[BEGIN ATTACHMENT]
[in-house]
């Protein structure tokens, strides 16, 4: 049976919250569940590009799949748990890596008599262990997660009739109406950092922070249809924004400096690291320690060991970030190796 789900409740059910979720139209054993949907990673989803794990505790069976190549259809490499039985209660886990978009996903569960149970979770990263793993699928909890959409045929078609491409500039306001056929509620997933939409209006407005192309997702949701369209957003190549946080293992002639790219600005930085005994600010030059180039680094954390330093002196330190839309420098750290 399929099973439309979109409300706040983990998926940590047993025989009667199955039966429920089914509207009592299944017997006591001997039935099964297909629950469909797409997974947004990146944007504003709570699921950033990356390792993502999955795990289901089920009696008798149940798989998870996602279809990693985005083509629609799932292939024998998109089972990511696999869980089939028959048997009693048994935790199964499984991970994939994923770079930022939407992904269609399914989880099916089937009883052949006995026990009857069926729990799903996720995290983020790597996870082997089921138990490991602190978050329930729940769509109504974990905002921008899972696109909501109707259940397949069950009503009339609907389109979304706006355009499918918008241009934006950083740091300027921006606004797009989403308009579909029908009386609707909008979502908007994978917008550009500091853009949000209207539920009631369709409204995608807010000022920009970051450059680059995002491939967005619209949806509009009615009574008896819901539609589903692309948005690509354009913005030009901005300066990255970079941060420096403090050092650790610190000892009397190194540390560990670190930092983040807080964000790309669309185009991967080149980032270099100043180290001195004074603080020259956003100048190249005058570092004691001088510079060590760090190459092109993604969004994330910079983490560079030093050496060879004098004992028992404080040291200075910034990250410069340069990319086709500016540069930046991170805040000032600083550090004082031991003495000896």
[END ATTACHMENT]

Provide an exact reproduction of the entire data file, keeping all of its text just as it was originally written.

[in-house]
């Protein structure tokens, strides 16, 4: 049976919250569940590009799949748990890596008599262990997660009739109406950092922070249809924004400096690291320690060991970030190796 789900409740059910979720139209054993949907990673989803794990505790069976190549259809490499039985209660886990978009996903569960149970979770990263793993699928909890959409045929078609491409500039306001056929509620997933939409209006407005192309997702949701369209957003190549946080293992002639790219600005930085005994600010030059180039680094954390330093002196330190839309420098750290 399929099973439309979109409300706040983990998926940590047993025989009667199955039966429920089914509207009592299944017997006591001997039935099964297909629950469909797409997974947004990146944007504003709570699921950033990356390792993502999955795990289901089920009696008798149940798989998870996602279809990693985005083509629609799932292939024998998109089972990511696999869980089939028959048997009693048994935790199964499984991970994939994923770079930022939407992904269609399914989880099916089937009883052949006995026990009857069926729990799903996720995290983020790597996870082997089921138990490991602190978050329930729940769509109504974990905002921008899972696109909501109707259940397949069950009503009339609907389109979304706006355009499918918008241009934006950083740091300027921006606004797009989403308009579909029908009386609707909008979502908007994978917008550009500091853009949000209207539920009631369709409204995608807010000022920009970051450059680059995002491939967005619209949806509009009615009574008896819901539609589903692309948005690509354009913005030009901005300066990255970079941060420096403090050092650790610190000892009397190194540390560990670190930092983040807080964000790309669309185009991967080149980032270099100043180290001195004074603080020259956003100048190249005058570092004691001088510079060590760090190459092109993604969004994330910079983490560079030093050496060879004098004992028992404080040291200075910034990250410069340069990319086709500016540069930046991170805040000032600083550090004082031991003495000896």